Andrew Bynum: Latest Setback Proves Injured Center Still Doesn't Get It

Rick WeinerFeatured ColumnistNovember 18, 2012

Nov 16, 2012; Philadelphia, PA, USA; Philadelphia 76ers center Andrew Bynum (33) during the third quarter against the Utah Jazz at the Wachovia Center. The Sixers defeated the Jazz 99-93. Mandatory Credit: Howard Smith-US PRESSWIRE

It's time for Andrew Bynum to get with the program.

Bynum, the big acquisition for the Philadelphia 76ers over the summer—someone they paid a high price to acquire—now has two injured knees after going bowling on Saturday night (h/t ESPN).

Bynum has no idea what happened, or more importantly, how it happened. He just knows that his left knee swelled up:

I didn't twist it or fall or nothing. It kind of broke off cartilage and it made the bone bruise bigger. Obviously (how) is the question, it's relatively nothing, it's three steps (and roll). That's the most important thing and why everyone is being so cautious. I can't answer and (doctors) can't now either, we're trying to figure out what's going on.

Something's not clicking for the 25-year-old center.

All the evidence we need can be found in comments he made to ESPN's Brian Windhorst:

Andrew Bynum: "In hindsight you shouldn't go bowling, but it's not more than anything I've done in my rehab." Story:

— Brian Windhorst (@WindhorstESPN) November 18, 2012

But wait, there's more: "I don't think anybody could've told (me) I couldn't do that. I was doing squatting and low-impact training. It is what it is. The cartilage is in a weakened state."

Bynum comes off sounding like a child throwing a tantrum: You're not my mom; you can't tell me what to do.

The 76ers could have told him not to go bowling. They didn't, but they could have.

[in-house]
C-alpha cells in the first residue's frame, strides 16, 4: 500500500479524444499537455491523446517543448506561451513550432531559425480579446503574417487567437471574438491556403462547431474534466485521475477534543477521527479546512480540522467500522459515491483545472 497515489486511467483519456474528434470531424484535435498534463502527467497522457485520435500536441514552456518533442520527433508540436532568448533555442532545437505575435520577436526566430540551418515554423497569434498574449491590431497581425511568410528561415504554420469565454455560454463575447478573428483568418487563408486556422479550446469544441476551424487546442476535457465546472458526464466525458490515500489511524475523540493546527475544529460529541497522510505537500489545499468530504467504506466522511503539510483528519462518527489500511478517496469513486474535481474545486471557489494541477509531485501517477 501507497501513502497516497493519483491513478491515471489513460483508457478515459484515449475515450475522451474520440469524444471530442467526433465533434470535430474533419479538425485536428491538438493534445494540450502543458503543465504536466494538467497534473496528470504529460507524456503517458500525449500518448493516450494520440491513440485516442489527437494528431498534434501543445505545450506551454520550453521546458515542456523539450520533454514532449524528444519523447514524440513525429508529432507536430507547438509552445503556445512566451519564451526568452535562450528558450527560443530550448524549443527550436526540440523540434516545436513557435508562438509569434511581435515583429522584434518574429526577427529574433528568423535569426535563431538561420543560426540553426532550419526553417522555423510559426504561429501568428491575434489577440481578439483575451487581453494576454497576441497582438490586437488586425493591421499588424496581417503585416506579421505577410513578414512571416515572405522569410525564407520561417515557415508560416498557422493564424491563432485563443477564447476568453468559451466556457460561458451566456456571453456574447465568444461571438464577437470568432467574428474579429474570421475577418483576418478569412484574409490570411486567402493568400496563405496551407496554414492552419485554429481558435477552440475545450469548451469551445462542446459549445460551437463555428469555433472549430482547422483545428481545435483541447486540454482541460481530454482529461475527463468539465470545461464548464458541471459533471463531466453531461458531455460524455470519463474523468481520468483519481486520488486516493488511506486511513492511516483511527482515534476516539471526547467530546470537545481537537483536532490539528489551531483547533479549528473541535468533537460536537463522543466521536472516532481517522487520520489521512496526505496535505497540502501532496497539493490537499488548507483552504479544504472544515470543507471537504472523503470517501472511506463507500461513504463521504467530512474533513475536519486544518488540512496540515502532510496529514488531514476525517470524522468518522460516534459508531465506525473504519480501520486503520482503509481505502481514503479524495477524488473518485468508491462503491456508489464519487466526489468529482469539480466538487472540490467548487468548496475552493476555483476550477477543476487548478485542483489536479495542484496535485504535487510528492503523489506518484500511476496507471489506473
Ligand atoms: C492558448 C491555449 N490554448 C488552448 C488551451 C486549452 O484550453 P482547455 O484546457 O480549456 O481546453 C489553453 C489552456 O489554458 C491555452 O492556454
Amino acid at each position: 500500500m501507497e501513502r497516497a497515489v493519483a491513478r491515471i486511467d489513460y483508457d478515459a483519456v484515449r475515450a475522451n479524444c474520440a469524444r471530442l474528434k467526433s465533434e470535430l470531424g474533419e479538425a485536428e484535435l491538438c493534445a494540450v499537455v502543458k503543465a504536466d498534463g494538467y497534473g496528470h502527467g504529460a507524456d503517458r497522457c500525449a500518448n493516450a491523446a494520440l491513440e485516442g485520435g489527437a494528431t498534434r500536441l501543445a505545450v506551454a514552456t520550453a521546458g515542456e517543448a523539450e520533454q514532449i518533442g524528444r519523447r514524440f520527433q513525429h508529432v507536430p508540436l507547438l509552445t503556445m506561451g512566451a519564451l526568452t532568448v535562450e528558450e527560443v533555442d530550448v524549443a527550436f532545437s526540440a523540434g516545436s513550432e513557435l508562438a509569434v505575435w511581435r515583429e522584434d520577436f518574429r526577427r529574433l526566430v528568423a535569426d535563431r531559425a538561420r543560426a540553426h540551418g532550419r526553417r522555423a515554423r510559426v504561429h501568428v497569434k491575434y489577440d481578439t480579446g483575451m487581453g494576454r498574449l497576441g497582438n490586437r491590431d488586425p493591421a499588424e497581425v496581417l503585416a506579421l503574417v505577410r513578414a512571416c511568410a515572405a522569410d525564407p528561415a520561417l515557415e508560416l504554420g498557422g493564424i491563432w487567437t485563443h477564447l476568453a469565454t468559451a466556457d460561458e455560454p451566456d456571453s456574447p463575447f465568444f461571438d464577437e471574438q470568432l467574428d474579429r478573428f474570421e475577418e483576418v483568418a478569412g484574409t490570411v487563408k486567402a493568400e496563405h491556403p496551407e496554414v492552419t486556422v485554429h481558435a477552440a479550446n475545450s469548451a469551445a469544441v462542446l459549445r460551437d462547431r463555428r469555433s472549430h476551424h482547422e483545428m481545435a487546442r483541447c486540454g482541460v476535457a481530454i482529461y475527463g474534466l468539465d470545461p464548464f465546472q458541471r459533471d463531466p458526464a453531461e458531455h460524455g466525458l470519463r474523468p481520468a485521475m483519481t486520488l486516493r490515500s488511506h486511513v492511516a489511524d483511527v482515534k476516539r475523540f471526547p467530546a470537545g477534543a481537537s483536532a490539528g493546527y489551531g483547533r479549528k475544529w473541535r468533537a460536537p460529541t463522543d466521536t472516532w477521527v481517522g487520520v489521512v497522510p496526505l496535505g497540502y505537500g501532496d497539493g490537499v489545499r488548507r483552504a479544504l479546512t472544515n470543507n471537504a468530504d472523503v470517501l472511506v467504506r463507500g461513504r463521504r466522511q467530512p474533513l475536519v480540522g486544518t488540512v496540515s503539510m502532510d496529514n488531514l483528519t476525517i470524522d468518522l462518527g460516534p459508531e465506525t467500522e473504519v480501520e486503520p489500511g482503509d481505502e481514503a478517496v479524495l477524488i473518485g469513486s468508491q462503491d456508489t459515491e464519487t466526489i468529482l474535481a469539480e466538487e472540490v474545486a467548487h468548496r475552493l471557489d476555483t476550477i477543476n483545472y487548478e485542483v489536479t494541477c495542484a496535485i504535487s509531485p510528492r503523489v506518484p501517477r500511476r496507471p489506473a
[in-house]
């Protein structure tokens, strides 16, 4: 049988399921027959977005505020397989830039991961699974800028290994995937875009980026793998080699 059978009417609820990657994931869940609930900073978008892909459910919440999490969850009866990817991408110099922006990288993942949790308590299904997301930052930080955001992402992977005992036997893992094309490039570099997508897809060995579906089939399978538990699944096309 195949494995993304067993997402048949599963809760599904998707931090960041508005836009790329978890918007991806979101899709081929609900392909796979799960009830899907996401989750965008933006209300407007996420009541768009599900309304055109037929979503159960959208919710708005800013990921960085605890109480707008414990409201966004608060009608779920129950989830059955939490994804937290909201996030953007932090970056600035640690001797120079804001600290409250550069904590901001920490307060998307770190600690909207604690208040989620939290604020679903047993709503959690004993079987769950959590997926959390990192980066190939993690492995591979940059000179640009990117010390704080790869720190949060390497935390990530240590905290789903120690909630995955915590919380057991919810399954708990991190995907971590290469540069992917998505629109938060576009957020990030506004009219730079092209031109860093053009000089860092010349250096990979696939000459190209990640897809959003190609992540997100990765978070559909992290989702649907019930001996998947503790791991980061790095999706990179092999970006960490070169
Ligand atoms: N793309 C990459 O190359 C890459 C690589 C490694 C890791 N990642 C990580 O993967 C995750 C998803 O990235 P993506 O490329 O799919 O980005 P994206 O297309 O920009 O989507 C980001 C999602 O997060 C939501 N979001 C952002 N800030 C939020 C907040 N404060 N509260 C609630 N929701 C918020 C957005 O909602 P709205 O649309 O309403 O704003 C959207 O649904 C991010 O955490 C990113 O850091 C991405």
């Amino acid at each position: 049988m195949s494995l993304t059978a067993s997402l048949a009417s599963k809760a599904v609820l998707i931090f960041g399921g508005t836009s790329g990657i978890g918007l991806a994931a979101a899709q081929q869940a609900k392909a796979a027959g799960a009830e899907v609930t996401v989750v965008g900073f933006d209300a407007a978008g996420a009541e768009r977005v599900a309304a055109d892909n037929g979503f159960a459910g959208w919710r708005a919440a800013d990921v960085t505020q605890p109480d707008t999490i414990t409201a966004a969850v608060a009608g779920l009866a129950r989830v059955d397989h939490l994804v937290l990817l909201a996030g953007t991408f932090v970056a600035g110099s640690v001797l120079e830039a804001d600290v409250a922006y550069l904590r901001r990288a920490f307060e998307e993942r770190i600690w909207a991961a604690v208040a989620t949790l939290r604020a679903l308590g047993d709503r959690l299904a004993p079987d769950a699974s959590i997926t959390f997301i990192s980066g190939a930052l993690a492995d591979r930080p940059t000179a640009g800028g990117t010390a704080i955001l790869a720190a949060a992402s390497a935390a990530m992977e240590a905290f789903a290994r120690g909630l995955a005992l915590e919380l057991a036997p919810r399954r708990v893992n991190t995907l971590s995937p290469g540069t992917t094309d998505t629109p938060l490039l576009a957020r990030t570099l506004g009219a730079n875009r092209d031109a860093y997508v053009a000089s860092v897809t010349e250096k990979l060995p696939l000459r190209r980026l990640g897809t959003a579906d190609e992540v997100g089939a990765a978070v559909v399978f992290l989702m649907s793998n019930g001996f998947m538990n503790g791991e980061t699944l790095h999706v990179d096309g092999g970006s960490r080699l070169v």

Right off the bat, Bynum's off-base with his comments—even if he didn't mean it in the literal sense.

I understand that bowling is one of Bynum's favorite things to do, and I'm not saying that he needs to lock himself in a room and have no life outside of rehab.

Bowling isn't exactly a contact sport, and we aren't reading about a rash of injuries taking place down at the local lanes.

But he did know that his knees were in a weakened state.

Why do anything other than the rehab that the team has him going through?

Why risk it?

Bynum is going to get paid this season, and chances are, unless his knees are so bad that he can hardly walk, the 76ers are going to give him the maximum deal at the end of the year.

Philadelphia isn't going to risk Bynum returning to full health to become a beast in the middle for someone else, especially after they gave up three players to acquire him.

Maybe it's wishful thinking on my part, but it'd be nice to see Andrew Bynum finally take the next step in his development, do what's best for the team—which incidentally, is what's best for him—and stop making headlines for the wrong reasons, no matter how inane and innocent as they may be.

Besides, doesn't he know that you don't roll on Shabbos?